The Netherlands has a well developed television market, with both multiple commercial and public broadcasters. Netherlands_sentence_798

Imported TV programmes, as well as interviews with responses in a foreign language, are virtually always shown with the original sound and subtitled. Netherlands_sentence_799

Only foreign shows for children are dubbed. Netherlands_sentence_800

TV exports from the Netherlands mostly take the form of specific formats and franchises, most notably through internationally active TV production conglomerate Endemol, founded by Dutch media tycoons John de Mol and Joop van den Ende. Netherlands_sentence_801

Headquartered in Amsterdam, Endemol has around 90 companies in over 30 countries. Netherlands_sentence_802

Endemol and its subsidiaries create and run reality, talent, and game show franchises worldwide, including Big Brother and Deal or No Deal. Netherlands_sentence_803

John de Mol later started his own company Talpa which created show franchises like The Voice and Utopia. Netherlands_sentence_804

Sports Netherlands_section_51

Main article: Sports in the Netherlands Netherlands_sentence_805

Approximately 4.5 million of the 16.8 million people in the Netherlands are registered to one of the 35,000 sports clubs in the country. Netherlands_sentence_806

About two-thirds of the population between 15 and 75 participates in sports weekly. Netherlands_sentence_807

Football is the most popular participant sport in the Netherlands, before field hockey and volleyball as the second and third most popular team sports. Netherlands_sentence_808

The Netherlands national football team is one of the most popular aspects of Dutch sports; especially since the 1970s when one of the greatest footballers of all time, Johan Cruyff, developed Total Football with coach Rinus Michels. Netherlands_sentence_809

Tennis, gymnastics and golf are the three most widely engaged in individual sports. Netherlands_sentence_810

Organisation of sports began at the end of the 19th century and the beginning of the 20th century. Netherlands_sentence_811

Federations for sports were established (such as the speed skating federation in 1882), rules were unified and sports clubs came into existence. Netherlands_sentence_812

A Dutch National Olympic Committee was established in 1912. Netherlands_sentence_813

Thus far, the nation has won 266 medals at the Summer Olympic Games and another 110 medals at the Winter Olympic Games. Netherlands_sentence_814

In international competition, Dutch national teams and athletes are dominant in several fields of sport. Netherlands_sentence_815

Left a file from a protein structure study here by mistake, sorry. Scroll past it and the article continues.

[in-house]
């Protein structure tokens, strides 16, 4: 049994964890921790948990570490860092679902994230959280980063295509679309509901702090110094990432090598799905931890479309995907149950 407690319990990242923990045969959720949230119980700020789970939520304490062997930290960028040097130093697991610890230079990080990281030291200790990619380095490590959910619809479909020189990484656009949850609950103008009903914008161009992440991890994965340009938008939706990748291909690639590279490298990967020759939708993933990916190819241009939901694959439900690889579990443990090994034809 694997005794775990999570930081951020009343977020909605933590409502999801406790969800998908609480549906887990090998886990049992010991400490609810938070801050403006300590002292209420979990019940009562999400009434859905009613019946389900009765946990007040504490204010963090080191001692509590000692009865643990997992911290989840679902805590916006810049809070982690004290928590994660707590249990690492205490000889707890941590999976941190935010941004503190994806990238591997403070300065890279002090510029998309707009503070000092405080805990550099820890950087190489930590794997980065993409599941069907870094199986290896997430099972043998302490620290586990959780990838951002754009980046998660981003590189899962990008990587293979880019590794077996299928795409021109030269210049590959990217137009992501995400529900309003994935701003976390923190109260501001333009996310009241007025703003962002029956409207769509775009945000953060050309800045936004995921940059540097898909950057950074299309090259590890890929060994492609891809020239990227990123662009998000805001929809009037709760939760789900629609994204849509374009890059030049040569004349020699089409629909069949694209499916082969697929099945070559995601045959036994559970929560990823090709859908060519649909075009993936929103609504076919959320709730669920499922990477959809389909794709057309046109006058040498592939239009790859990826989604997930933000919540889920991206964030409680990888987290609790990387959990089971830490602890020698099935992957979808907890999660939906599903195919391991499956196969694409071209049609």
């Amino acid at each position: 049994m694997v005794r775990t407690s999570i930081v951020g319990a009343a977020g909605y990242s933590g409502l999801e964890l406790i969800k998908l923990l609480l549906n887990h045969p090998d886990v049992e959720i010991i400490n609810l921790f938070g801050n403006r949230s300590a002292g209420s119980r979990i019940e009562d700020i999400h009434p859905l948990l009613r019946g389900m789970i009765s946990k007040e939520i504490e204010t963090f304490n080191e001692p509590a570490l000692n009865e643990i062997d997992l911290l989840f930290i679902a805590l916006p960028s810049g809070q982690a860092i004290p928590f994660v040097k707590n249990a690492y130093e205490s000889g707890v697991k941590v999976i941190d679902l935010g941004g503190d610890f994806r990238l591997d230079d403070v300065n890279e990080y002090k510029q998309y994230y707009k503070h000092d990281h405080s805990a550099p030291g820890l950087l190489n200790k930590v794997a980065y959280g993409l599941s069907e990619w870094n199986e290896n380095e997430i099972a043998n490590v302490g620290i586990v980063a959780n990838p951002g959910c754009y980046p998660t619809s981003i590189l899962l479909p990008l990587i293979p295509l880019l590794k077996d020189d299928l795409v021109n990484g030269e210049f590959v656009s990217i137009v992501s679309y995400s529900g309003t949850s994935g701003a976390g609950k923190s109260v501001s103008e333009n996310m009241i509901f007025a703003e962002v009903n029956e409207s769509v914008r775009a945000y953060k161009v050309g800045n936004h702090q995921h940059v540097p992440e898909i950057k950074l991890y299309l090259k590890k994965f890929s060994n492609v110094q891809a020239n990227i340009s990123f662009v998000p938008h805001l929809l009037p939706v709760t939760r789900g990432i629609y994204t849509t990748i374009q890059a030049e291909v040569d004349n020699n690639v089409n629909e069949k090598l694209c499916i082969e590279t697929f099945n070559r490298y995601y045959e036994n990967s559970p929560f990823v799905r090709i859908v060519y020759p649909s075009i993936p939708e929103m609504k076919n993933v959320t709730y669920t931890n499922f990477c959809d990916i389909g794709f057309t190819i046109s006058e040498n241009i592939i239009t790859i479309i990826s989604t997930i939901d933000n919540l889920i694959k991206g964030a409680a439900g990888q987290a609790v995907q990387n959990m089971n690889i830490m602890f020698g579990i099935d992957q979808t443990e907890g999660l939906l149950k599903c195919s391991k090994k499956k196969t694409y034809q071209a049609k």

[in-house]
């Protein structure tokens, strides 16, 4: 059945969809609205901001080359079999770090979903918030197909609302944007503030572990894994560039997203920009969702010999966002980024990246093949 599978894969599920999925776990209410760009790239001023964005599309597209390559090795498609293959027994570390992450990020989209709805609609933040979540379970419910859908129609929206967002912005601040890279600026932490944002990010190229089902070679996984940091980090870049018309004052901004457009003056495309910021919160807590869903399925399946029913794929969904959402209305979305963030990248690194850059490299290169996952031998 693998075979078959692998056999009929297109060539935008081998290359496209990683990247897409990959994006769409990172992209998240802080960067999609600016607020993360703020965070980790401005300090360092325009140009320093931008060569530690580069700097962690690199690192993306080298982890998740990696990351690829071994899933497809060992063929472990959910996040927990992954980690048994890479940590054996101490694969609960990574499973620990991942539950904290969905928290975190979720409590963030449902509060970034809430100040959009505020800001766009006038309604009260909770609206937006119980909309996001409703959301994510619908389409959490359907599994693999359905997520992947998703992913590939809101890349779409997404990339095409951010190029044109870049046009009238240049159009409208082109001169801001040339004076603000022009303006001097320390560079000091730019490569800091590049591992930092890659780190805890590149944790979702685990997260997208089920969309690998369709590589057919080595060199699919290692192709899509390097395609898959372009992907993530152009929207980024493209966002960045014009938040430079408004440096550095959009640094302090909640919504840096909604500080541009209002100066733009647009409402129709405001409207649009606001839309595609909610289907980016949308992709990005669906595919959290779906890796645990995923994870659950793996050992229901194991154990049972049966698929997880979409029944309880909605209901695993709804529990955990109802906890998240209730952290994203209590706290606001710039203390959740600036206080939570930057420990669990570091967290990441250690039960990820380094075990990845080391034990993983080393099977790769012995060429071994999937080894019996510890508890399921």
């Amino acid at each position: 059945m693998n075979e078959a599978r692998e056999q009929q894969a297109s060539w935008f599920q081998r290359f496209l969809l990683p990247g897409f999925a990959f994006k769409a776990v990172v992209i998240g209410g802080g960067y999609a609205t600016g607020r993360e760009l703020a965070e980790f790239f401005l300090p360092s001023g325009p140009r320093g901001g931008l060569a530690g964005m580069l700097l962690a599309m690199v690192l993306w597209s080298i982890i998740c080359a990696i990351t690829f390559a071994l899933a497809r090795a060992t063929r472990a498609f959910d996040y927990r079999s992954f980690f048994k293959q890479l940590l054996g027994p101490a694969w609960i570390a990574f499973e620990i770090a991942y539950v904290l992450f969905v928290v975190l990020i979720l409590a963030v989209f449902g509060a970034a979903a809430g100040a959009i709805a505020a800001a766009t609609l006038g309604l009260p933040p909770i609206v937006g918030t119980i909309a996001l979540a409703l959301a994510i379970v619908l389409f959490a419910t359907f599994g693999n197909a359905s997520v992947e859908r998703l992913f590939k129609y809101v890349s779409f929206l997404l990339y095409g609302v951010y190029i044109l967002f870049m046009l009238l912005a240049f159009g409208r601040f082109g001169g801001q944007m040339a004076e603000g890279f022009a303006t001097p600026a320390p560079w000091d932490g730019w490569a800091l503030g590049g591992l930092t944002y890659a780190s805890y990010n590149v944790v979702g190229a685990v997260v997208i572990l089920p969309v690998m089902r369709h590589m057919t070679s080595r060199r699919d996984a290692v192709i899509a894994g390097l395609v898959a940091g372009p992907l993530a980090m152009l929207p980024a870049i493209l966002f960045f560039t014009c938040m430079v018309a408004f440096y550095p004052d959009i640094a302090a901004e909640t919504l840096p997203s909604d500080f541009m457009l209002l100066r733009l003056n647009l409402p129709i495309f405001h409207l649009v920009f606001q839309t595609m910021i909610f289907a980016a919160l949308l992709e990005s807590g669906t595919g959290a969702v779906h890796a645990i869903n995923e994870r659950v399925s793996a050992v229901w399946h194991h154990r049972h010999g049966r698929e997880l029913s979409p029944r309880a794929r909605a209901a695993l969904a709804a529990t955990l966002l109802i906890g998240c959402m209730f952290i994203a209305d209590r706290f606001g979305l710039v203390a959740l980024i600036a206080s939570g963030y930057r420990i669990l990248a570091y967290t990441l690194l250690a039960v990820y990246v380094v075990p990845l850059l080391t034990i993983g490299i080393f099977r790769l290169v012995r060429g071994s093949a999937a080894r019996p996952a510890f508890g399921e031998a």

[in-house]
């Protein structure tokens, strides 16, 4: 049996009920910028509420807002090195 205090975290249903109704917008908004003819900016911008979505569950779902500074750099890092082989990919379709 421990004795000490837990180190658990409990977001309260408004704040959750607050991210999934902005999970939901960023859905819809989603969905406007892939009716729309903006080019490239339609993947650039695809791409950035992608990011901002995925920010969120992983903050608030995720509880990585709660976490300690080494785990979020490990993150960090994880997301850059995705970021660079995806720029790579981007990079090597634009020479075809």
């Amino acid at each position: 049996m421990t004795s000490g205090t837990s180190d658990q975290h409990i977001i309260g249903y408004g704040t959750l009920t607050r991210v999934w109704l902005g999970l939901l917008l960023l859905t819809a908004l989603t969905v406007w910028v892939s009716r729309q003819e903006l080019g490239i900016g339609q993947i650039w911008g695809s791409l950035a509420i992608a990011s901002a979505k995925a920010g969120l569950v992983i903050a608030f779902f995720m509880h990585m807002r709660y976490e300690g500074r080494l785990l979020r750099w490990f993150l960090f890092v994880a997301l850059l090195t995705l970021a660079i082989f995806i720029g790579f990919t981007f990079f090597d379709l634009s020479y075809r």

The Netherlands women's field hockey team is the most successful team in World Cup history. Netherlands_sentence_816

The Netherlands baseball team have won the European championship 20 times out of 32 events. Netherlands_sentence_817

Dutch K-1 kickboxers have won the K-1 World Grand Prix 15 times out of 19 tournaments. Netherlands_sentence_818

The Netherlands Women's handball team holds the record of the only team in the world that consecutively reached all six semifinals of major international tournaments since 2015, winning silver and bronze at the European Women's Handball Championship and silver, bronze and gold at the World Women's Handball Championship. Netherlands_sentence_819

They finished fourth at the 2016 Summer Olympics. Netherlands_sentence_820

The Dutch speed skaters' performance at the 2014 Winter Olympics, where they won 8 out of 12 events, 23 out of 36 medals, including 4 clean sweeps, is the most dominant performance in a single sport in Olympic history. Netherlands_sentence_821

Motorcycle racing at the TT Circuit Assen has a long history. Netherlands_sentence_822

Assen is the only venue to have held a round of the Motorcycle World Championship every year since its creation in 1949. Netherlands_sentence_823

The circuit was purpose-built for the Dutch TT in 1954, with previous events having been held on public roads. Netherlands_sentence_824

The Dutch have also had success in all three of cyclings Grand Tours with Jan Janssen winning the 1968 Tour de France, more recently with Tom Dumoulin winning the 2017 Giro d'Italia and legendary rider Joop Zoetemelk was the 1985 UCI World Champion, the winner of the 1979 Vuelta a Espana, the 1980 Tour de France and still holds or shares numerous Tour de France records including most Tours finished and most kilometers ridden. Netherlands_sentence_825